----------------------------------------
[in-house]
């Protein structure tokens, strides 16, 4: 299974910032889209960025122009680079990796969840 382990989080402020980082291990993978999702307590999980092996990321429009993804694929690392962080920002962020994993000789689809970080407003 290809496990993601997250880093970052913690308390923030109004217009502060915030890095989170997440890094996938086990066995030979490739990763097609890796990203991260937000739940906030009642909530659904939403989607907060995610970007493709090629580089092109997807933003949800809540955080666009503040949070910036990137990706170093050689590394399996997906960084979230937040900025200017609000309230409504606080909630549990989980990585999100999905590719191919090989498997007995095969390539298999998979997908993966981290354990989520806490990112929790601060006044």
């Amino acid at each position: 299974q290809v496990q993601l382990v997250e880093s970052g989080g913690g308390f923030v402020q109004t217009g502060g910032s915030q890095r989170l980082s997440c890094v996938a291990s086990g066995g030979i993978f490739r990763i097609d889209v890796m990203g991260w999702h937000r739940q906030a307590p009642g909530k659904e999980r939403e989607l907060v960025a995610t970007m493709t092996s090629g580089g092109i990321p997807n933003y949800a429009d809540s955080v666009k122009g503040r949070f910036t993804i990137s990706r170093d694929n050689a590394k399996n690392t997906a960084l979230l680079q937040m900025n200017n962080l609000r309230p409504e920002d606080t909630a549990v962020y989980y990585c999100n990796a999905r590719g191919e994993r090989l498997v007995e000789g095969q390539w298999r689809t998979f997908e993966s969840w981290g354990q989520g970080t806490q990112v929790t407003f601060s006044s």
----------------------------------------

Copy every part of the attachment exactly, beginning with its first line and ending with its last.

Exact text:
[in-house]
């Protein structure tokens, strides 16, 4: 299974910032889209960025122009680079990796969840 382990989080402020980082291990993978999702307590999980092996990321429009993804694929690392962080920002962020994993000789689809970080407003 290809496990993601997250880093970052913690308390923030109004217009502060915030890095989170997440890094996938086990066995030979490739990763097609890796990203991260937000739940906030009642909530659904939403989607907060995610970007493709090629580089092109997807933003949800809540955080666009503040949070910036990137990706170093050689590394399996997906960084979230937040900025200017609000309230409504606080909630549990989980990585999100999905590719191919090989498997007995095969390539298999998979997908993966981290354990989520806490990112929790601060006044």
């Amino acid at each position: 299974q290809v496990q993601l382990v997250e880093s970052g989080g913690g308390f923030v402020q109004t217009g502060g910032s915030q890095r989170l980082s997440c890094v996938a291990s086990g066995g030979i993978f490739r990763i097609d889209v890796m990203g991260w999702h937000r739940q906030a307590p009642g909530k659904e999980r939403e989607l907060v960025a995610t970007m493709t092996s090629g580089g092109i990321p997807n933003y949800a429009d809540s955080v666009k122009g503040r949070f910036t993804i990137s990706r170093d694929n050689a590394k399996n690392t997906a960084l979230l680079q937040m900025n200017n962080l609000r309230p409504e920002d606080t909630a549990v962020y989980y990585c999100n990796a999905r590719g191919e994993r090989l498997v007995e000789g095969q390539w298999r689809t998979f997908e993966s969840w981290g354990q989520g970080t806490q990112v929790t407003f601060s006044s």